Tuesday, February 23, 2010

War Horse: a theatrical Avatar?



A simple question that Sid and I ask each other after watching a film, play or art show is: “Was there anything you didn’t get?” Our attempts to figure out what we didn’t get invariably lead us to new insights, ideas and notions about life around us. And to us that is the value of the artistic experience: of course, it is about the visual, but it is also about discovering something new about the way we view the world.

It is in the latter that War Horse – the most successful theatrical production in the history of the National Theatre, which has since moved to the West End – sorely disappointed us. Yes, it was visually spectacular: the life-size horse puppets, the recreation of war, the scene when a tank thunders on to the stage were imaginatively conceived and stunningly produced. But what about the story to the benefit of which this spectacle was created: it was a simple, predictable children’s tale about the enduring love between a boy and his horse that survives the miseries of the First World War. It neither presented any new ideas about the human-animal equation nor about the war.

I would understand if the audience were mainly children. But the average age in the packed, admiring theatre last night was between 40 and 60. The play has been a huge commercial success and even enticed the Queen – well-known for her love for horses – into dropping by. It is set to hit the New York Broadway later during the year, and it is rumoured that Steven Spielberg has bought its film rights.

In a way, War Horse reminded me of Avatar, where the story played second fiddle to the visual experience, but no one minded. As we watched Avatar, I could practically predict each scene before it happened. Is that ok? Does focussing their time, energy and money into producing a cutting edge visual experience absolve the makers from giving us a complex, multidimensional storyline?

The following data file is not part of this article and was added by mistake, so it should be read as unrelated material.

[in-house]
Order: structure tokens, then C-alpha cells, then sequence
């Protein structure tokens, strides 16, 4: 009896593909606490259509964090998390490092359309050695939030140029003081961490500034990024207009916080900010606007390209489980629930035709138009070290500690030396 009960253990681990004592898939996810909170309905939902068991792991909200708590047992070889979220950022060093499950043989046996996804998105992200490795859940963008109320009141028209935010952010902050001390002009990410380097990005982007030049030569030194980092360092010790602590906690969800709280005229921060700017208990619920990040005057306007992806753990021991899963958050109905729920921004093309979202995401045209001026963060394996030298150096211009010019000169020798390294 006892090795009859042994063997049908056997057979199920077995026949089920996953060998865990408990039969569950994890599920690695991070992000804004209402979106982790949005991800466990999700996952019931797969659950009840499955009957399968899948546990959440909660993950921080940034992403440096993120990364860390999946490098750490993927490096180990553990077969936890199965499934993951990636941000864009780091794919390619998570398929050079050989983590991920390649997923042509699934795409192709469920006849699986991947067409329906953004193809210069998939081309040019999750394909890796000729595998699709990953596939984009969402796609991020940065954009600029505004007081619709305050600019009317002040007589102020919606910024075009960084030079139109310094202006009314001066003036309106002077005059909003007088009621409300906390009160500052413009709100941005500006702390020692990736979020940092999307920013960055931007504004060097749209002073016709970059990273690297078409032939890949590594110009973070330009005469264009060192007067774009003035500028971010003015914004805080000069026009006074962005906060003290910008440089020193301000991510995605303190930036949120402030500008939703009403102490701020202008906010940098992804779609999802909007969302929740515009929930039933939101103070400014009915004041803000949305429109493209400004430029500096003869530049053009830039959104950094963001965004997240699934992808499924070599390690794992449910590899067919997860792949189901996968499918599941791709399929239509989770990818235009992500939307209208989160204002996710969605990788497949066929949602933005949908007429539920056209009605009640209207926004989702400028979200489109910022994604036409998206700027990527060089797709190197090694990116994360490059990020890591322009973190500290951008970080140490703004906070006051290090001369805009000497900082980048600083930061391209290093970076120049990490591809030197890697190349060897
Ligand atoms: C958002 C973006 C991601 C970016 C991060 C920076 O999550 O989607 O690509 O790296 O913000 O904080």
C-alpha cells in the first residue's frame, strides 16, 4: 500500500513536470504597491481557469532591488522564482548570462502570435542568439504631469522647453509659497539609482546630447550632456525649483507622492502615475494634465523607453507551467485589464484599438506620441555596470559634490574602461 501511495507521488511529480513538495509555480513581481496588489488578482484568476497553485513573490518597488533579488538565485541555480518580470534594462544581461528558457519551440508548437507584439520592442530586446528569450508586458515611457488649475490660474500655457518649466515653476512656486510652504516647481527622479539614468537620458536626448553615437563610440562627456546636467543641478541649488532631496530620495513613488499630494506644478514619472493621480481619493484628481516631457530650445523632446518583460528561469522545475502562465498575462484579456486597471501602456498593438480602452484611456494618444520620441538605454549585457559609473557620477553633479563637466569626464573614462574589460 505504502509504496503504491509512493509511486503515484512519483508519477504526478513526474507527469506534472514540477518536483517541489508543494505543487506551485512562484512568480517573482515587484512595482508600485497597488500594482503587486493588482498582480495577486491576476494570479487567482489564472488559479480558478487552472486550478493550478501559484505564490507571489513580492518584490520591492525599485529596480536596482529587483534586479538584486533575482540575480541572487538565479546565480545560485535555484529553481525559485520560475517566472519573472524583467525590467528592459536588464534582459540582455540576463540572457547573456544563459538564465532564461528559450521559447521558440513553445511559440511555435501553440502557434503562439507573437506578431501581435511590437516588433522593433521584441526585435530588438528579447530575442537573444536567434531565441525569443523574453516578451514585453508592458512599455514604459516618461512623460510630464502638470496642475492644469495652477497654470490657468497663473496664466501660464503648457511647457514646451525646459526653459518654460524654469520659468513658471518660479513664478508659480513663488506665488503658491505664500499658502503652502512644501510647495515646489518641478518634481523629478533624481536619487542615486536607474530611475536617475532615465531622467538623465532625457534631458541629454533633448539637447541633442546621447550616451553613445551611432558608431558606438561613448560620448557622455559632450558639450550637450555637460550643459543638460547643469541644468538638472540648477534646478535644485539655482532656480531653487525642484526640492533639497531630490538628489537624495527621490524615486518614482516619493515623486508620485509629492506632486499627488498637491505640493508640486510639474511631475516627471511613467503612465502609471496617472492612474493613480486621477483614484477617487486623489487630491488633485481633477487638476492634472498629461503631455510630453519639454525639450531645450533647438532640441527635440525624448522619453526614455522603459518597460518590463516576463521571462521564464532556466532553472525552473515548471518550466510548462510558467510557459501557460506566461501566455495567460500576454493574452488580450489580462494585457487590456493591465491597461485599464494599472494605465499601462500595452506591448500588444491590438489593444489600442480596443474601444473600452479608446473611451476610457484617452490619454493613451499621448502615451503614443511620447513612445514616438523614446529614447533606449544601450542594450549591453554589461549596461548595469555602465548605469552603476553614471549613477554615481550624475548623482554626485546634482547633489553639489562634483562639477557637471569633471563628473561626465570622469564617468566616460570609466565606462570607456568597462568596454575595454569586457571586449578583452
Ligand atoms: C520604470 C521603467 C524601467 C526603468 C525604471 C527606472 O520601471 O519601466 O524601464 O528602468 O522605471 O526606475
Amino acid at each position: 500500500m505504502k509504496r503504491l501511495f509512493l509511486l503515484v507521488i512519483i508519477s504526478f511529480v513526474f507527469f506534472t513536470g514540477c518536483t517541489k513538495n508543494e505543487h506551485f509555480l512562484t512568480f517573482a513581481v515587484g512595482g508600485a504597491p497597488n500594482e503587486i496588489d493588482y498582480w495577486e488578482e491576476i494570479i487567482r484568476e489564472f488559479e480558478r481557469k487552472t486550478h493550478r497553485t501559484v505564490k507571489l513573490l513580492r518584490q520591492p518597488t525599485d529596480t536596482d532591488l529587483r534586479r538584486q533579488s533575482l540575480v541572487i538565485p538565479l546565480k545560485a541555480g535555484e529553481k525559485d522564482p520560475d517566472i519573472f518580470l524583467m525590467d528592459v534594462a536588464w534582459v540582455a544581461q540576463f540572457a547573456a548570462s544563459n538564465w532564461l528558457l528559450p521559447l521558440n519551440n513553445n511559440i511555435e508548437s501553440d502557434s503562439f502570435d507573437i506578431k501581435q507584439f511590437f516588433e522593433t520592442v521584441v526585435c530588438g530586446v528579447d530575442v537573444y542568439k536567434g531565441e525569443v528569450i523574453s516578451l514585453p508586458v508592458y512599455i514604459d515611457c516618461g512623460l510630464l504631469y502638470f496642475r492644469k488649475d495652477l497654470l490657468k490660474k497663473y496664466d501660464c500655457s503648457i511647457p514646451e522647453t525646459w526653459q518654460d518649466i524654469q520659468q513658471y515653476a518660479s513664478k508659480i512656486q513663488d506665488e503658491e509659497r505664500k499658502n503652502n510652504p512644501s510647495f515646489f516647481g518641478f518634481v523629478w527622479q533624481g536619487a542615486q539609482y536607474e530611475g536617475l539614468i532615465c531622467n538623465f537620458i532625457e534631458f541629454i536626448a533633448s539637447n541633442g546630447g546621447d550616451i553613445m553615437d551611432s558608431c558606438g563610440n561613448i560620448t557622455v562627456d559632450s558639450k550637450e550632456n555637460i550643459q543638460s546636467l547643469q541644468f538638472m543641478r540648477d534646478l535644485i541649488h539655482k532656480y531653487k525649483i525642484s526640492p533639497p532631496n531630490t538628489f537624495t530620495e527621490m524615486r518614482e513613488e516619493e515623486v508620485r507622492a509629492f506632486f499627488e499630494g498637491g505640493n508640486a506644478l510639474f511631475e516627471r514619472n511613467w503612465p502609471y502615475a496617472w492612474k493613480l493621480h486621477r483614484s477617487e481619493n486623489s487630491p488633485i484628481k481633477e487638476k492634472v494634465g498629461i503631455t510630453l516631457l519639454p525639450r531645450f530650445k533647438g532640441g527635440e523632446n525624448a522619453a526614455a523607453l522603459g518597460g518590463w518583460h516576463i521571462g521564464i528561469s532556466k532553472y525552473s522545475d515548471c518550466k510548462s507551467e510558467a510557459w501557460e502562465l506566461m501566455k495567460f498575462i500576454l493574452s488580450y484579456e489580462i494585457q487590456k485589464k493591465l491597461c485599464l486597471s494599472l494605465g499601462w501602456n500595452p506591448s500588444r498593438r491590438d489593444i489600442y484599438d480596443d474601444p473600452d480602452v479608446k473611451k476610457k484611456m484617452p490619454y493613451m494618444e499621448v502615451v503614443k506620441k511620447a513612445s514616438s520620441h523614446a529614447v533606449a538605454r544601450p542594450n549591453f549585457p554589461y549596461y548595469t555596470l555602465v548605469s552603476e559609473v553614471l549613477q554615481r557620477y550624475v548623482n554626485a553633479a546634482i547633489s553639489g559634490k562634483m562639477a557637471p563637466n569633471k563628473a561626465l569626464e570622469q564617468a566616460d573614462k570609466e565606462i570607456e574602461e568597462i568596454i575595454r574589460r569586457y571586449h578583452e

If yes, then I have been needlessly lambasting Bollywood for all these years. Bollywood films too create an extravaganza of songs, dances and drama for the benefit of binary, moralistic tales. I put down their success to us Indians not being particularly demanding viewers.

But apparently, that is what works commercially world over. Just the tableau in the West is more sophisticated.

***
Hidden among the rave reviews of the play is a piece by Michael Billington of the Guardian, which asks the same question as I do.

6 comments:

Girish Shahane said...

Very interesting point. But I'm not sure I accept your equation of "cutting edge visual experience" with "extravaganza of songs, dances and drama".
Certainly, after seeing Up In the Air, I felt I'd much rather have Avatar get the best picture Oscar than the George Clooney starrer: Avatar at least extends the vocabulary of cinema in a clear new direction, something very few films achieve. Up In the Air is a perfectly ordinary film that's caught the mood of the moment because unemployment is so high in the US.

globalbabble said...

You thought Avatar should get the Oscar because you haven't seen The Hurt Locker. I don't know enough about cinema, but I know it was a remarkably unusual film. It was different type of story telling - so incredibly focussed and tightly packed. A complete opposite of the grand tales and meta narratives that have become so popular these days.

Well, the thing is that with bollywood (in their own third rate way) think that if the visuals are good enough (the song,dances, the foreign locales and sets) it is enough to rough shod the story.

Girish Shahane said...

No no, I don't think Avatar should get the Oscar, just that I'd rather have Avatar get it than Up In the Air

globalbabble said...

I haven't seen Up In The Air but read your review of it. I guess it is slim pickings this year for Oscars.

Jana said...

Anuvab just wanted me to tell you that the only thing that got him through War Horse was imagining the steak he was going to order for dinner.

chetna said...

Tell Anuvabh, I can totally understand. We didn't even have a steak to look to forward to...